Wednesday, December 1, 2010

Treks on the Santa Rosa Plateau: Maidenhair Ferns on Vista Grande Trail

Well, I'm on a blogging spree this week. I'm sure being on vacation (or rather, staycation) has something to do with it.

Anyways, here's another post, and not of a California Mission this time (although we do plan on visiting the San Gabriel Mission in LA tomorrow). Last Sunday, we hiked the Vista Grande Trail starting from behind the visitor center and looping back on Waterline Road. Weather was sunny and mild, albeit a bit on the cool- breezy side. The Sycamores were all turning color and the mosses and lichen on the rocks were rejuvenating with our recent rains. The pathways & tenajas were also starting to perk up with signs of greenery.

11/28/10 Junction of Vista Grande Trail & Waterline Road behind visitor center.

11/28/10 Lichen on rock, Vista Grande Trail.

11/28/10 Vasey's Prickly Pear (Opuntia vaseyi), in fruit. Vista Grande Trail.

11/28/10 Giant Wild Rye (Leymus condensatus). Vista Grande Trail.

11/28/10 Umbrella Sedge (Cyperus eragrostis)? Vista Grande Trail (wetlands area near bridge over Cole Creek).

11/28/10 Southern Honeysuckle (Lonicera subspicata var. denudata). Abundant along the trail. Vista Grande Trail. 

11/28/10 More Southern Honeysuckle.

11/28/10 Vista Grande Trail.

11/28/10 Bridge over Cole Creek, Vista Grande Trail.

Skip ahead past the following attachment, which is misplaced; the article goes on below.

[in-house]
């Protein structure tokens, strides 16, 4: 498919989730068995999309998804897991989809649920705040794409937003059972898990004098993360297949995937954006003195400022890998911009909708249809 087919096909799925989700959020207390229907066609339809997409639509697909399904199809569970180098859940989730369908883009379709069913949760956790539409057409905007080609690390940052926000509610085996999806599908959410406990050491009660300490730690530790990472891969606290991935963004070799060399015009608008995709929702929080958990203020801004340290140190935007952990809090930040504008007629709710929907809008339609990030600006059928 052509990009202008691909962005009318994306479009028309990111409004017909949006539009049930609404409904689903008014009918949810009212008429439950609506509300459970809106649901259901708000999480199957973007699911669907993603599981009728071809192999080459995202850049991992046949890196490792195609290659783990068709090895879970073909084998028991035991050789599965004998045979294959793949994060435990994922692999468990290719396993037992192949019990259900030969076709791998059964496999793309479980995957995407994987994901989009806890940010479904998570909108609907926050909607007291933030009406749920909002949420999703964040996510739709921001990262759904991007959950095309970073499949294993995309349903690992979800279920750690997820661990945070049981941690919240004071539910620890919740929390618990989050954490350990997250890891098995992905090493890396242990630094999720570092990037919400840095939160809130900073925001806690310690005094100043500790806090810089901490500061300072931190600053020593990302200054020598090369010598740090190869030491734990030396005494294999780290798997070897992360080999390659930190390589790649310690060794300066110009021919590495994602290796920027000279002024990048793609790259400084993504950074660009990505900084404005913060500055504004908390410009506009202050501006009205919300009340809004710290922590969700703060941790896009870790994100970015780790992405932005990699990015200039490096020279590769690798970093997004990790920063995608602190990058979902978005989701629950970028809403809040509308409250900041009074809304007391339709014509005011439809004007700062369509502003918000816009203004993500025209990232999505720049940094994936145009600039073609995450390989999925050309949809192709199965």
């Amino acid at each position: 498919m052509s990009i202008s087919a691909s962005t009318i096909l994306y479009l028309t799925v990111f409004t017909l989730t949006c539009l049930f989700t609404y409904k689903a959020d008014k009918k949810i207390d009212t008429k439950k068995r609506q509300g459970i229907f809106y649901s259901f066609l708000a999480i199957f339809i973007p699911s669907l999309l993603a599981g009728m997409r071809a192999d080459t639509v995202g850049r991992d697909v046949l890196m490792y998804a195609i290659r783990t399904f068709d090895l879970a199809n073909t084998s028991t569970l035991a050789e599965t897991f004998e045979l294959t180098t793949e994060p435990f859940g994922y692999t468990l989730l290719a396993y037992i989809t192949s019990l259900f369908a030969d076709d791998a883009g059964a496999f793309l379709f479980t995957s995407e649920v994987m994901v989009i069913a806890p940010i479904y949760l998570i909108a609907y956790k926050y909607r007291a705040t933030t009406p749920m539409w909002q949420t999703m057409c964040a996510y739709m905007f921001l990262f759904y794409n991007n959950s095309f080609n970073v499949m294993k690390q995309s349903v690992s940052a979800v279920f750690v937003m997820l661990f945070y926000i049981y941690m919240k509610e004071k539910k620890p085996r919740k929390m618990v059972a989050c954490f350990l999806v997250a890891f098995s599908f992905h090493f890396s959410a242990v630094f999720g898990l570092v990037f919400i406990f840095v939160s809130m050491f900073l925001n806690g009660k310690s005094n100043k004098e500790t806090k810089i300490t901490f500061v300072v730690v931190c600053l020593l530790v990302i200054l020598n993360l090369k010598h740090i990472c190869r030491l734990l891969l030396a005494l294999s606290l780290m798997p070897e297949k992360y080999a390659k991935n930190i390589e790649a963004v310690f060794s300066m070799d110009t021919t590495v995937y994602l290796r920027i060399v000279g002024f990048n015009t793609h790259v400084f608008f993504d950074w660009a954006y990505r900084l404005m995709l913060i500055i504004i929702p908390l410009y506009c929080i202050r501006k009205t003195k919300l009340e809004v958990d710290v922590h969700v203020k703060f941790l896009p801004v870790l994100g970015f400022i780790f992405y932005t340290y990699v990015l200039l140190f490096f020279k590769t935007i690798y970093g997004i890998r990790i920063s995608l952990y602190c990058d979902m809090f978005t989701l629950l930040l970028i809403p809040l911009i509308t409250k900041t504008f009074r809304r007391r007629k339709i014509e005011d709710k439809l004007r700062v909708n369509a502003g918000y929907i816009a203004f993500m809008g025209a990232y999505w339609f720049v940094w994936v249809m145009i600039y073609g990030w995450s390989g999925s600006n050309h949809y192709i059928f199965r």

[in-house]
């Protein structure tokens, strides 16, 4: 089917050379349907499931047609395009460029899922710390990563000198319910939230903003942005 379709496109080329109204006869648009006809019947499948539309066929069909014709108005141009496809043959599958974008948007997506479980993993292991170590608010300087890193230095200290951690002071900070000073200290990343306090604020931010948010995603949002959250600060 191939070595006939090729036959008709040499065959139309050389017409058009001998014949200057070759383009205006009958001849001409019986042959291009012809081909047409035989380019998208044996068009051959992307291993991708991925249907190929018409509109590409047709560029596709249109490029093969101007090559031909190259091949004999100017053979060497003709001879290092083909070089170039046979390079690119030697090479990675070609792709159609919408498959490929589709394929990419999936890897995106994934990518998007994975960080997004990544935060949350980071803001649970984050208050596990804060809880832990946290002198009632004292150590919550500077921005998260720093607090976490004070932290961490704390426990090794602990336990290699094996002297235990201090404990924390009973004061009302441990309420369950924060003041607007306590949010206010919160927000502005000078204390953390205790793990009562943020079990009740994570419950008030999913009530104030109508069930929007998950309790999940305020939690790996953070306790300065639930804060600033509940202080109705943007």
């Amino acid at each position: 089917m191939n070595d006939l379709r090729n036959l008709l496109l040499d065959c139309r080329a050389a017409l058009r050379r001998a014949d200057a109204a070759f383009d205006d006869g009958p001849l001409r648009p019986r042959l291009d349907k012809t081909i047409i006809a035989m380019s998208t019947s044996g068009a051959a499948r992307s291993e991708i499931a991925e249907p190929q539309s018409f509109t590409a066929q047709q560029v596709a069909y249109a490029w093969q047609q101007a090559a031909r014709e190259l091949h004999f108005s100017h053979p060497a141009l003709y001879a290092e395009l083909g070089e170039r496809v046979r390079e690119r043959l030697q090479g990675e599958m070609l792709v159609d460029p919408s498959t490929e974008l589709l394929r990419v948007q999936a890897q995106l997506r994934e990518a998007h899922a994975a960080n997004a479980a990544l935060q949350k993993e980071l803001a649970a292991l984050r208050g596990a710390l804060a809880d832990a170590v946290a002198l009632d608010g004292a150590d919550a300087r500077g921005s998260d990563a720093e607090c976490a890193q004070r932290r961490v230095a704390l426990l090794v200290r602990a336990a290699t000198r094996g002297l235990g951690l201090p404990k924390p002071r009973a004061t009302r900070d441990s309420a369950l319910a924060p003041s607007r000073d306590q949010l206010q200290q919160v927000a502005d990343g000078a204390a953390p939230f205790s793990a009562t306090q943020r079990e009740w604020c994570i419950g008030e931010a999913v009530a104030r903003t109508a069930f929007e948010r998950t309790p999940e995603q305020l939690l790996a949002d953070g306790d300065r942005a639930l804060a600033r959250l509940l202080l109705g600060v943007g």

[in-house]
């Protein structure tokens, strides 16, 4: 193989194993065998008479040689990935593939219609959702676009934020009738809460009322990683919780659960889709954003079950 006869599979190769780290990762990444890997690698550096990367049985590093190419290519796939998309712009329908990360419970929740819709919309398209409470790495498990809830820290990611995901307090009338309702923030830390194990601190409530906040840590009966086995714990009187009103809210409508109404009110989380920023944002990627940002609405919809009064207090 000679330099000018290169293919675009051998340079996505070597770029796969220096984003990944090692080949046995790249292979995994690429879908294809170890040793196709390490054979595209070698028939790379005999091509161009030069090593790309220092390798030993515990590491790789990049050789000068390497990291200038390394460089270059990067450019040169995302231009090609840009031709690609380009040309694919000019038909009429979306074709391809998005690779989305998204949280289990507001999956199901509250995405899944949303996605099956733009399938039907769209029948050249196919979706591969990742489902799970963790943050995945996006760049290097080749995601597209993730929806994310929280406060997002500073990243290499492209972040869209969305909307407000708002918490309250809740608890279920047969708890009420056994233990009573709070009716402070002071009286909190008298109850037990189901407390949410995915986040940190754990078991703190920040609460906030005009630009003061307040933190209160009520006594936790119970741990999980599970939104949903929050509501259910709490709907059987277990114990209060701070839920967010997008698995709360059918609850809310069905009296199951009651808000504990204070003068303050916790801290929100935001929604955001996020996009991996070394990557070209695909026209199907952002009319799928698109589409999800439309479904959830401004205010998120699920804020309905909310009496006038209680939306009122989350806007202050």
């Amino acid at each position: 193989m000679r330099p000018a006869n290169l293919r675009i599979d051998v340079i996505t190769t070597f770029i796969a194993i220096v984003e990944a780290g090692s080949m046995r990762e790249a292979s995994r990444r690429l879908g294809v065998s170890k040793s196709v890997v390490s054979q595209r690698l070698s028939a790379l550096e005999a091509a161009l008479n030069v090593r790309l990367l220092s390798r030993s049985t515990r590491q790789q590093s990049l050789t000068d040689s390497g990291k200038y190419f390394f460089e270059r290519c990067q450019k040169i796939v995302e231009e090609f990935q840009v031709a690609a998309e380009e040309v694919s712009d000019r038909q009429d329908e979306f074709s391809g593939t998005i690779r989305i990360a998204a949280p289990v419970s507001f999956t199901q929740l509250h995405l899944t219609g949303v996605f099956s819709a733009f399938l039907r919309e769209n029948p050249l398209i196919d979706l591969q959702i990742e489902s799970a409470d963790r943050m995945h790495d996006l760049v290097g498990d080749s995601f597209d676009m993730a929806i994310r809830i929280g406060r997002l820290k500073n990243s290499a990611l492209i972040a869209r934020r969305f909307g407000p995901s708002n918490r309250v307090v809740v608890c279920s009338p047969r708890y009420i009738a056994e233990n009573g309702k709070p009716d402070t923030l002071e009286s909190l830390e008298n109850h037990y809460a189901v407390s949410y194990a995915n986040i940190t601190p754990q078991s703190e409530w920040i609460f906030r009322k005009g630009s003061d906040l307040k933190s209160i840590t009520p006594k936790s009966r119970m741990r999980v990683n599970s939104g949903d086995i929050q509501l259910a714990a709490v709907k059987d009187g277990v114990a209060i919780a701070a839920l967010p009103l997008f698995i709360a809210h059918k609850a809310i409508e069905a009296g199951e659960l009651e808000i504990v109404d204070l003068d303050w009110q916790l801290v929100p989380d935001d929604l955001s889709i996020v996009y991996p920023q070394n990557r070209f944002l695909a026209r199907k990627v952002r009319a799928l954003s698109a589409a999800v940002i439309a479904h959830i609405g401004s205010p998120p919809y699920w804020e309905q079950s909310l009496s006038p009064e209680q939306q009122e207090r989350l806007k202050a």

11/28/10 Western Sycamore (Platanus racemosa). Near bridge at Cole Creek, Vista Grande Trail.

11/28/10 Beautiful moss and lichen-encrusted rock. Vista Grande Trail.

11/28/10 California Sagebrush (Artemisia californica), coming back to life. Vista Grande Trail.

11/28/10 Just past bridge over Cole Creek, before trail ascends steeply for a short distance.

And now, for the highlight of our hike: California Maidenhair ferns! On the trail just past the bridge, I spotted the tell-tale delicate, lacy green foliage of one of these little beauties at the base of a rock. A little further up the trail in a shady oak grove, there were even more of them! I can't tell you how excited I was with this find - just ask Gil, 'cause I think my hyper-enthusiastic reaction left him bemused but also slightly perturbed at the same time. Heck, the last time I saw a Maidenhair fern (granted, not our native species, but a houseplant that looks quite similar) was in a 4" plastic pot at Lowe's. Can ya blame a gal?

11/28/10 California Maidenhair Fern (Adiantum jordanii). Vista Grande Trail. 

11/28/10 California Maidenhair Fern (Adiantum jordanii). Vista Grande Trail. 

11/28/10 California Maidenhair Fern (Adiantum jordanii). Vista Grande Trail. 

11/28/10 Checker Bloom (Sidalcea malvaeflora ssp. sparsiflora) leaves starting to emerge. Vista Grande Trail.

11/28/10 Vista Grande Trail (heading towards junction with Monument Hill Rd. and Waterline Rd.)

11/28/10 Say's Phoebe (Sayornis saya), on Waterline Road (heading back towards visitor center).

Here he is again, on a twiggy perch. Waterline Road.